If you refresh the above page, you will get the result as below: that is, the Tempdata is unavailable once it read. So you get the Tempdata value as empty.

So the conclusion is : After Tempdata value is initialized and it’s not yet read in the current request, then it will be available in the next request. Once it is read, it will not available.

Few words about Keep() and Peek() method:

After you read the tempdata, if you call the keep method, it will marks the all tempdata keys or specific key for retention.

If you want to fetch the key and mark the key for retention (keep the key for the next request) then you can go with Peek method.

Connection between Session and Tempdata:

Yes, Tempdata uses “Session” object in the backend. That is, whenever you use a tempdata it will handled by session. But the main difference is, the Tempdata will be removed (by default) after the first read.

At the same time, you may have the doubt, that either tempdata is specific to the user as like as “Session”? The answer is Yes. Since the Tempdata, is backed up with Session, Tempdata is also specific to user, like Session object.

Also, the another question is, since the Tempdata backed up with Session, what will happened if we go with same key for session and Tempdata as like below:

The answer is it won’t colloid. It will considered as a different one and it will serve its own purpose as per the convention.

In summary:
  1. TempData store the value using key.
  2. TempData backed up with Session.
  3. Need type casting when the stored value retrieved.
  4. The life time of tempdata is little bit tricky. It will be available till you read it first time. After you read it, it will be marked for deletion. So in the next request, it won’t available.  However, you can extend it’s life time by using keep and peek method.
Readers, did i missed anything? Share your feedback as comments.



Monday, October 10, 2016

ASP.Net : Binding Dropdown in ASP.Net

By Francis   Posted at   7:55 PM   Dropdown Control in Asp.Net No comments
Binding dropdown is a common need in ASP.Net. The below code snippet is used to bind the datatable values to the dropdown list.

Markup:

<html xmlns="http://www.w3.org/1999/xhtml">
<head runat="server">
    <title></title>
</head>
<body>
    <form id="form1" runat="server">
        <div>
            <asp:DropDownList runat="server" ID="ddlCity">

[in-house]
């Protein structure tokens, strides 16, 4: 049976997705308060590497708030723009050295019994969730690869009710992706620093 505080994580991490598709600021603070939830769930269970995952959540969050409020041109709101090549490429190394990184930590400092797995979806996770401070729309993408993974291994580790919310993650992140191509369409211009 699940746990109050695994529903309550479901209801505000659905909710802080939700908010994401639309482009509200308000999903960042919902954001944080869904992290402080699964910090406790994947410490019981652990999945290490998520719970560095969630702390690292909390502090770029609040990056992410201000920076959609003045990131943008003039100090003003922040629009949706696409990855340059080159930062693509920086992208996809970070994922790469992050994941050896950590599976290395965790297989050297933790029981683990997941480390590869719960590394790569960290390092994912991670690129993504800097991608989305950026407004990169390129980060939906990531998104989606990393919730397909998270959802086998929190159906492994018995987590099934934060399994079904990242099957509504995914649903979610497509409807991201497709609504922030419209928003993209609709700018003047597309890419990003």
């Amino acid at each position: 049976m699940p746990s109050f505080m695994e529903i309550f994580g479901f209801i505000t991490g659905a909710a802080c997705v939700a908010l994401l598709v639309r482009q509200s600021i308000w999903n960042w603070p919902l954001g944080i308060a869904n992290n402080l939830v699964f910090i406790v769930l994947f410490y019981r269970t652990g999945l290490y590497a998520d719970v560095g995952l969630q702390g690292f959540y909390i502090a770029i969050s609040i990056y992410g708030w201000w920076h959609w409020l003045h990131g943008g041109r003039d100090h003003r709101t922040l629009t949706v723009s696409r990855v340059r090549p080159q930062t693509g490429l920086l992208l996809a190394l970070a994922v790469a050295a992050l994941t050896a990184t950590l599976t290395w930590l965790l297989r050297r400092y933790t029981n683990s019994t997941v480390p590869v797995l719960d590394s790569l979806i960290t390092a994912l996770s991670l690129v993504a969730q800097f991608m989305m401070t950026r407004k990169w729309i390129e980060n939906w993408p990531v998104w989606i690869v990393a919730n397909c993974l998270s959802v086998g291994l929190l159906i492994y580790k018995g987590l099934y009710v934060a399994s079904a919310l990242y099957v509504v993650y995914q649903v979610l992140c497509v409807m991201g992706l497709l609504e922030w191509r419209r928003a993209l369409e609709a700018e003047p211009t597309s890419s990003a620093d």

</asp:DropDownList>
        </div>
    </form>
</body>
</html>

Code behind:

        protected void Page_Load(object sender, EventArgs e)
        {
            if(!IsPostBack)
            {
                //Substitute your DB and Server name below
                string conString = @"Data Source=Your_DBServer_Name;Initial Catalog=Your_DB_Name;Integrated Security=True";
                DataTable dtCity = new DataTable("City");
                // Create Connection and get the DB values
                using (SqlConnection connection= new SqlConnection(conString))
                {
                    SqlCommand command = new SqlCommand(conString,connection);
                    command.CommandText = "Select city_code,city_description from tblCity";
                    SqlDataAdapter adapter = new SqlDataAdapter(command);
                    adapter.Fill(dtCity);
                }
                // Set the Datasource
                ddlCity.DataSource = dtCity;
                ddlCity.DataValueField = "city_code";
                ddlCity.DataTextField = "city_description";
                // Finally Bind it
                ddlCity.DataBind();
            }
        }

Tuesday, August 2, 2016

ASP.Net MVC - ViewBag, ViewData and Tempdata

By Francis   Posted at   9:08 PM   ASP.Net MVC No comments



                  As an ASP.Net MVC developer, you may frequently involved with these terms like Tempdata, viewdata and viewbag. In this post, I’m going to discuss about what are they and what are the main difference between them.